“Empty your cup,” the master said. “Your cup is overflowing.”
“Maybe stop pouring then?” I replied.
“It’s a metaphor,” he snapped. But it was too late anyway. My loafers were ruined.
“Now clean up that mess,” he ordered with a stern look. ”And brew another pot!” I quietly walked back to the kitchen. This was not how I pictured my blissful weeklong vacation at an authentic Zen monastery.
There was once a monk who carried a mirror where ever he went. A priest noticed this behavior one day, and thought to himself, “This monk is so vain and shallow. He shouldn’t concern himself with his external appearance–it is the inside, not the outside that really matters. I’ll teach that monk a lesson today.”
The priest approached the monk and asked, “Why do you always carry that mirror?”
What is Zen?
Zen Buddhism is a way and a view of life which does not belong to any of the formal categories of modern Western thought. It is not a religion or a philosophy; it is not a psychology or a type of science. It is an example of what is known in India and China as a “way of liberation,” and is similar in this respect to Taoism, Vedanta, and Yoga. A way of liberation can have no positive definition. It has to be suggested by saying what it is not, somewhat as a sculptor reveals an image by the act of removing pieces of stone from a block.
– Alan Watts, The Way of Zen
If Zen has no positive definition, then everything is Zen. And if everything is Zen, then naturally every blog is Zen too. Right?
Actually, this argument is a perfect illustration of New Age rhetorical misdirection. While one can say that everything is Zen in its transcendent sense, such a statement cannot serve as the premise for an immanent logical conclusion. In other words: Zen proves nothing, by definition.
Applying transcendent or non-dual definitions to conventional worldly contexts is a popular tactic amongst false gurus.
This is Zen:
Two hands clap and there is a sound. What is the sound of one hand?
This is not Zen:
Tazo Zen Tea (24 bags)
An enlightening blend of the finest green teas and rare herbs available in this world.
An Unauthorized Bibliography
There’s nothing new within this book; there are no secrets. “It’s nothing special,” Bruce used to say. And so it wasn’t.
With over 750,000 copies sold in nine languages, The Tao of Jeet Kune Do is the bestselling martial arts book in modern history. Although Bruce Lee’s name and photo appear on the cover, dedicated fans know that he did not actually write Tao of Jeet Kune Do—at least not in its current form. (The book is a compilation of Bruce’s personal notes, organized and published posthumously by Dan Inosanto, Linda Lee and Gilbert Johnson.)
While credit for fighting methods expressed in Tao of JKD is rightfully given to boxer Edwin Haislet, fencers Hugo and James Castello, and others, we are left to infer that Jeet Kune Do’s philosophical underpinnings are Bruce’s unique contribution.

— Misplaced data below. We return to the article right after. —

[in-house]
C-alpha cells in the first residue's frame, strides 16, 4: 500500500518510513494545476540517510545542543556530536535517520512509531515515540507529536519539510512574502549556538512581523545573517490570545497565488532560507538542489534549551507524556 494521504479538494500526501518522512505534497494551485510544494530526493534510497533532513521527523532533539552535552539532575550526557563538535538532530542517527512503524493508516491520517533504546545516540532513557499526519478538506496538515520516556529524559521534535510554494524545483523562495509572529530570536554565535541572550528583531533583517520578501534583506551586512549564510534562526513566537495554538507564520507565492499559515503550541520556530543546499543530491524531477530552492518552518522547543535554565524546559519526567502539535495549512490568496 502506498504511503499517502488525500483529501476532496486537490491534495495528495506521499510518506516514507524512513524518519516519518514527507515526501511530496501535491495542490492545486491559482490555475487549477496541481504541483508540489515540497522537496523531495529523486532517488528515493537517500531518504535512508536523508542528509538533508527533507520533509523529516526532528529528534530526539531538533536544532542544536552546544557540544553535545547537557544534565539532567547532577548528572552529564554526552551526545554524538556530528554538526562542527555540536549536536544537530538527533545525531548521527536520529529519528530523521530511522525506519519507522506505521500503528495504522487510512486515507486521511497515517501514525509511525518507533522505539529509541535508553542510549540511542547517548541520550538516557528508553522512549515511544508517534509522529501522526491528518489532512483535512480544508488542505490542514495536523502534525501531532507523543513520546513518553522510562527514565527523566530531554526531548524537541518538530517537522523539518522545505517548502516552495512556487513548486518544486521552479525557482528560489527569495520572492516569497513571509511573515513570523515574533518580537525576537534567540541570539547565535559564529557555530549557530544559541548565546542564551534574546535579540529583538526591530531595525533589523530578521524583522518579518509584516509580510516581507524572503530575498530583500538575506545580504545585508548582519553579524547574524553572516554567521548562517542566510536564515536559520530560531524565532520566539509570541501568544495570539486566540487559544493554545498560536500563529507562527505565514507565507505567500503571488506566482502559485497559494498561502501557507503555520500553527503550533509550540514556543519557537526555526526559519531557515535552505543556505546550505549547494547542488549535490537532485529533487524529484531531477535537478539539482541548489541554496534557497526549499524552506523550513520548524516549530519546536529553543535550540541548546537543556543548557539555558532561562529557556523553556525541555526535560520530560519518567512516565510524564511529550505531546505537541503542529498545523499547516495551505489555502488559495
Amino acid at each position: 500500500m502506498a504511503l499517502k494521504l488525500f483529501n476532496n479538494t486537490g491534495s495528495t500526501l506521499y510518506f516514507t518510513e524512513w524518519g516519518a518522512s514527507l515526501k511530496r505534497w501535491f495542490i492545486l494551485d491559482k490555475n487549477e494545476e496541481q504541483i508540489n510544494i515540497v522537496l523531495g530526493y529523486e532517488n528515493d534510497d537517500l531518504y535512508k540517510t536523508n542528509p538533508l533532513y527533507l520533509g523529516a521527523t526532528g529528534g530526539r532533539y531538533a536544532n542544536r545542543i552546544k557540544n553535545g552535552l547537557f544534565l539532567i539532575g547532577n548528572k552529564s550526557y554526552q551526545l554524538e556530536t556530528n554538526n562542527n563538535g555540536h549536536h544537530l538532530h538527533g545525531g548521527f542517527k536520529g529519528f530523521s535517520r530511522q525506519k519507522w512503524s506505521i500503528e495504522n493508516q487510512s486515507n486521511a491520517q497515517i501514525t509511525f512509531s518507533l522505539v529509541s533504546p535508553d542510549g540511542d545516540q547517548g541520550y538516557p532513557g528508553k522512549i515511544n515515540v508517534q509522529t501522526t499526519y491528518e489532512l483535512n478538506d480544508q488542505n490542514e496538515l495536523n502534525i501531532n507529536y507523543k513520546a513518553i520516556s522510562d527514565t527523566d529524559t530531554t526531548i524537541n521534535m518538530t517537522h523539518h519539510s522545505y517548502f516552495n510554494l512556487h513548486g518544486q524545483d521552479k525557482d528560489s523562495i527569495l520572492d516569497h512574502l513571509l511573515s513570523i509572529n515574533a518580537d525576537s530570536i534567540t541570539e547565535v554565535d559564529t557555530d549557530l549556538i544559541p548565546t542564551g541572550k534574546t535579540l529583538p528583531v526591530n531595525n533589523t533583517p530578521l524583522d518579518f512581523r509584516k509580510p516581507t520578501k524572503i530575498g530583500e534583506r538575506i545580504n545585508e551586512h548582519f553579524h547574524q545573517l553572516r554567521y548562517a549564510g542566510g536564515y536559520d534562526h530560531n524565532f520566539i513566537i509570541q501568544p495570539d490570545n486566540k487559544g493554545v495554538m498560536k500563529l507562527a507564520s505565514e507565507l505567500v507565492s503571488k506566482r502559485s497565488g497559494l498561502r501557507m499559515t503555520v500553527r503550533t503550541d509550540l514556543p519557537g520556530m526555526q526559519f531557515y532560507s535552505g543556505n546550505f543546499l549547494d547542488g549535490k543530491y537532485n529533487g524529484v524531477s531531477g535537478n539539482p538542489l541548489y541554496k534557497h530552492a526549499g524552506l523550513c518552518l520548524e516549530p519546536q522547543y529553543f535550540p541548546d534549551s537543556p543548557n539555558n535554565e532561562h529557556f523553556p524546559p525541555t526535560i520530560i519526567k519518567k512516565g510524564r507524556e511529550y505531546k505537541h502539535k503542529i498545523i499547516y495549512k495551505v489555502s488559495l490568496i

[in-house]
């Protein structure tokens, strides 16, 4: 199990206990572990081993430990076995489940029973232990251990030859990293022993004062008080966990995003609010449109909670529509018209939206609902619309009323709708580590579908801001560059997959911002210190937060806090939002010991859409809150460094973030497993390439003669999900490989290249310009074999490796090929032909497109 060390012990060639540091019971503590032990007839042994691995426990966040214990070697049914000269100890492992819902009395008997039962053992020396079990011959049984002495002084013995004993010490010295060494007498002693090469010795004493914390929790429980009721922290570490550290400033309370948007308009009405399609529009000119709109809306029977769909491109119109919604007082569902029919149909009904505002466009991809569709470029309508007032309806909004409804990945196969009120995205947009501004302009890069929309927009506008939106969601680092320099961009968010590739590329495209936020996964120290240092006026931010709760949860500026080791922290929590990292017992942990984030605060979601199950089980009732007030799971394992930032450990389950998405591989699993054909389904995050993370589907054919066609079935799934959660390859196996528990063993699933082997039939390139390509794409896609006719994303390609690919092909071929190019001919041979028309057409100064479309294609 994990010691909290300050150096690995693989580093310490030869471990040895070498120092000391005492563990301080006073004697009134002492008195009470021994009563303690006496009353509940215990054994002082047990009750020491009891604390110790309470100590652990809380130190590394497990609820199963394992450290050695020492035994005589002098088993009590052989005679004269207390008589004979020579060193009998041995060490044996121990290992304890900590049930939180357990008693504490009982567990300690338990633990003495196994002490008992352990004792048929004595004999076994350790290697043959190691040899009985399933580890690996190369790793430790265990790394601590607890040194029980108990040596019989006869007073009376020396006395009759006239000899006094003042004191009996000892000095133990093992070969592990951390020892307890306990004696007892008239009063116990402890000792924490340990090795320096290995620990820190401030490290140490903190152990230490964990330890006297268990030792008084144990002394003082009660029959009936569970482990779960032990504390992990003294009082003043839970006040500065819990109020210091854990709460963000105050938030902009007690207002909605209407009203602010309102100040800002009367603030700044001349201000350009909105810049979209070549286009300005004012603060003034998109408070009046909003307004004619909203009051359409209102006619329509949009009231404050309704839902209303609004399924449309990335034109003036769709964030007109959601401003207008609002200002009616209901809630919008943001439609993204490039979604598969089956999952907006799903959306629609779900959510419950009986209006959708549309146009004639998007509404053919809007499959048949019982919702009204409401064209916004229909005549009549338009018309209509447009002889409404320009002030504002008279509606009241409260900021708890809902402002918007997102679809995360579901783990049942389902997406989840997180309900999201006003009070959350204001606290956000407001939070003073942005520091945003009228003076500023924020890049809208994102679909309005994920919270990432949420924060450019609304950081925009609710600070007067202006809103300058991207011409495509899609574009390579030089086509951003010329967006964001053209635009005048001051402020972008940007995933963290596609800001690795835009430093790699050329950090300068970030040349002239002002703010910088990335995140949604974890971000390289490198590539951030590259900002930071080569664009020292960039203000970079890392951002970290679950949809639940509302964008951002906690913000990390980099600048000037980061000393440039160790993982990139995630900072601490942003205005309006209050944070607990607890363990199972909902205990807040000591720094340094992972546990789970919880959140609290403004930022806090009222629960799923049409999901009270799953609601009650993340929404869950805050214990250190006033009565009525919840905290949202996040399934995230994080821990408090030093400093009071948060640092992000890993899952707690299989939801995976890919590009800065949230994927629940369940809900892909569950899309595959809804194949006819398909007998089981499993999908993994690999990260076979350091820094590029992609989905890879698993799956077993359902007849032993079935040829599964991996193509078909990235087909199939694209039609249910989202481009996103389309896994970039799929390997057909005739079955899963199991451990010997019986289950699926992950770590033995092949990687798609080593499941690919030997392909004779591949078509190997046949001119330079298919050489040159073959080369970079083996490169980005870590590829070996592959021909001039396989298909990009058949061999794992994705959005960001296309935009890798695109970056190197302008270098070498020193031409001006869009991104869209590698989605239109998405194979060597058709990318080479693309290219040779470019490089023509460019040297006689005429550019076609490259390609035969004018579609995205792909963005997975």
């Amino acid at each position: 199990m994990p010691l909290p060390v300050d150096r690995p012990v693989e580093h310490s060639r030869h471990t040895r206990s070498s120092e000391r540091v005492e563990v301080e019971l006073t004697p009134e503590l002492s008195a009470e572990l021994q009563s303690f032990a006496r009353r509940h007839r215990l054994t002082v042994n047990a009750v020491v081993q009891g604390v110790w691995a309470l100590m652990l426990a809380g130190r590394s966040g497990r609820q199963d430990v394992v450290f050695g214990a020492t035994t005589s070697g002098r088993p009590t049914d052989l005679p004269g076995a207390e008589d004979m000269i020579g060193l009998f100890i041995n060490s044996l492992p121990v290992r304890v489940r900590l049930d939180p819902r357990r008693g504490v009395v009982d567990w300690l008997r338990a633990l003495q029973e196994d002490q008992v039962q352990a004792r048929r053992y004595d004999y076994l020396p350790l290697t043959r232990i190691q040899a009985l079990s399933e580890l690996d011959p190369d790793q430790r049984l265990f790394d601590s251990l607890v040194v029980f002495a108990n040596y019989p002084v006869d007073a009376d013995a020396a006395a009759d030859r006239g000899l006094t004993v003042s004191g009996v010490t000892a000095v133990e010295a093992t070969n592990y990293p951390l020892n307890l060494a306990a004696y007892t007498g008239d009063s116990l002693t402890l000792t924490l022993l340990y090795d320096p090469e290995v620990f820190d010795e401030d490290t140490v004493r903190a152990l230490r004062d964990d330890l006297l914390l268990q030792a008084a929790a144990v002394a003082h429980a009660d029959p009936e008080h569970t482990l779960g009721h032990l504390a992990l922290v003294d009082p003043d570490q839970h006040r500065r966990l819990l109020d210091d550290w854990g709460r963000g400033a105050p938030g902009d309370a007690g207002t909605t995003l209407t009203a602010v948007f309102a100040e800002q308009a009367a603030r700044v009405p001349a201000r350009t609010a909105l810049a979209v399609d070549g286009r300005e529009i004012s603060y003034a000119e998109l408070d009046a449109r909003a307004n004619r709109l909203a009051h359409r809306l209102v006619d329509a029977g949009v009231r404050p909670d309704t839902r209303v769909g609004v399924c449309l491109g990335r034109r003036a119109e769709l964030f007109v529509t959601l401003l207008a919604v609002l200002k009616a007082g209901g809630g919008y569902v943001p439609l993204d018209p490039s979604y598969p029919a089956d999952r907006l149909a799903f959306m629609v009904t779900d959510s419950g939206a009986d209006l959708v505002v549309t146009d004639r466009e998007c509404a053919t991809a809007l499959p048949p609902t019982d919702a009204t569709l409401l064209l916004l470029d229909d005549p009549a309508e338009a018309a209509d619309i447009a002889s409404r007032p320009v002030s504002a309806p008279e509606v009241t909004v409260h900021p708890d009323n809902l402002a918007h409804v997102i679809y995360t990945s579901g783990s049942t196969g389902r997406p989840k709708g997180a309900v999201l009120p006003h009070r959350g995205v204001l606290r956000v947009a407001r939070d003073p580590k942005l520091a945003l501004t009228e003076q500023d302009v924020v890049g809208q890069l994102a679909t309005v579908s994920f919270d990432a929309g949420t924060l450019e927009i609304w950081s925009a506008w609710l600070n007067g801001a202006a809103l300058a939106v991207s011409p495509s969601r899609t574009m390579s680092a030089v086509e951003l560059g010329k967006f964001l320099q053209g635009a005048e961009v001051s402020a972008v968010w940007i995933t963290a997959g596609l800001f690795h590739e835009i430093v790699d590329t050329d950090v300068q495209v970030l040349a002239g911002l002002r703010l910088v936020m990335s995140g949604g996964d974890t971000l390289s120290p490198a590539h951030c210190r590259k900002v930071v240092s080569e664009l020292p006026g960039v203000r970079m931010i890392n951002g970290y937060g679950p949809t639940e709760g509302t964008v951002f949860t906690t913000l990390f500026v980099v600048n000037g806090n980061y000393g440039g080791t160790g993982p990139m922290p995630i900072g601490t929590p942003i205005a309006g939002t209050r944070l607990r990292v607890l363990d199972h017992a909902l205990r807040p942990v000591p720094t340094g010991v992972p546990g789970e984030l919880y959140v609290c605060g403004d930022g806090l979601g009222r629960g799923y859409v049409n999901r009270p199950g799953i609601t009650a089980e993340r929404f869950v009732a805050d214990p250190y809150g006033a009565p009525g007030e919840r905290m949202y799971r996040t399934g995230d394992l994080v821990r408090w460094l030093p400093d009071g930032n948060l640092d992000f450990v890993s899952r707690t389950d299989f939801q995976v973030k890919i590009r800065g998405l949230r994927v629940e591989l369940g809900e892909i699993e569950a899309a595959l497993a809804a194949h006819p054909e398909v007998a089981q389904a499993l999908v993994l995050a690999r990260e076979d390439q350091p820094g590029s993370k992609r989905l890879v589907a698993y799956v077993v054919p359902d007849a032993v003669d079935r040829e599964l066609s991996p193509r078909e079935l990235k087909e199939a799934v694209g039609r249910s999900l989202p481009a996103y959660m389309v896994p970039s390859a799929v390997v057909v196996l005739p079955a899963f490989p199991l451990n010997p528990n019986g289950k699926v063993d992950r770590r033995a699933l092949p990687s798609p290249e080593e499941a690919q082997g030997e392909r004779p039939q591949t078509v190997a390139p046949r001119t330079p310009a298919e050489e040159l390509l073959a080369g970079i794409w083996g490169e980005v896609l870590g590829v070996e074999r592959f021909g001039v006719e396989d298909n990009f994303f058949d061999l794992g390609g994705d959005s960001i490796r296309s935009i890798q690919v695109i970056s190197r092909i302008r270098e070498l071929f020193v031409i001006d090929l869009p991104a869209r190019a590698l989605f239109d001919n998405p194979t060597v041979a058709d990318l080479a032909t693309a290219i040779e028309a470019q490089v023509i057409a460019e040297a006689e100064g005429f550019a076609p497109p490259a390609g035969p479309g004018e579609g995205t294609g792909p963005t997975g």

Quite the contrary, Jeet Kune Do is an orthodox expression of Taoist, Buddhist, and Western metaphysical principles. From the poem on the book’s opening page, to the passionate expressions of its final chapter, ideas in Tao of JKD can be traced directly to earlier written works. Here is a sampling of these sources.
The principle of Subjective Reality—that the universe is consciousness and nothing more—has been employed by authentic spiritual traditions for millennia. Its intended function is not to reveal Universal Truth, but to prepare a seeker for the next stage in their development by dispelling their material illusions.
In other words, Subjective Reality is a spiritual colonic, which for best results must be followed by healthy wisdom food. New-age teachers who skip this critical lesson are like surgeons who excise a tumor, but neglect to close the incision afterwards.
By day, I am a mild-mannered software developer; when darkness falls, I step away from the computer for more vigorous pursuits. During the past few days, I’ve been moonlighting as a private dick. My latest case: to find those responsible for the destruction of the Shaolin Temple village, and bring them to justice.
Su Dongpo occupied a government post on the northern shore of the Yangtze River. Across the river at Jinshan Temple lived the Chan master Foyin.
One day, Su Dongpo, feeling proud of his accomplishments in meditative practice, wrote a poem and dispatched it to Foyin for approval:
I bow my head to the heaven within heaven
Whose light illuminates the universe
The eight winds cannot move me
Sitting still upon the golden purple lotus
When Foyin received the poem, he read it, wrote a single word in reply, and sent it back.
In this video clip from the documentary Abbot Hai Teng of Shaolin, the 70-year-old Shaolin monk demonstrates his famous “One Finger Chan” posture.
Shi Yongxin, Abbot of Shaolin Temple, speaks on the greatest benefit of studying martial arts:
The ultimate Shaolin Kung Fu is to train to have a mind that does not stir. If you develop a mind that does not stir, then you won’t be afraid of death. Not being afraid of death does not mean not loving life. In contrast, you will love life even more. To love life is the real purpose of learning zen! What kind of life is worth loving? Only a life without worries and pain is worth loving. To reach a state where there is no worry and pain, one must practice to have a mind that does not stir. Martial arts zen is a path towards a mind that does not stir.
Translation provided by Kah Joon Liow, author of Shaolin: Legends of Zen and Kung Fu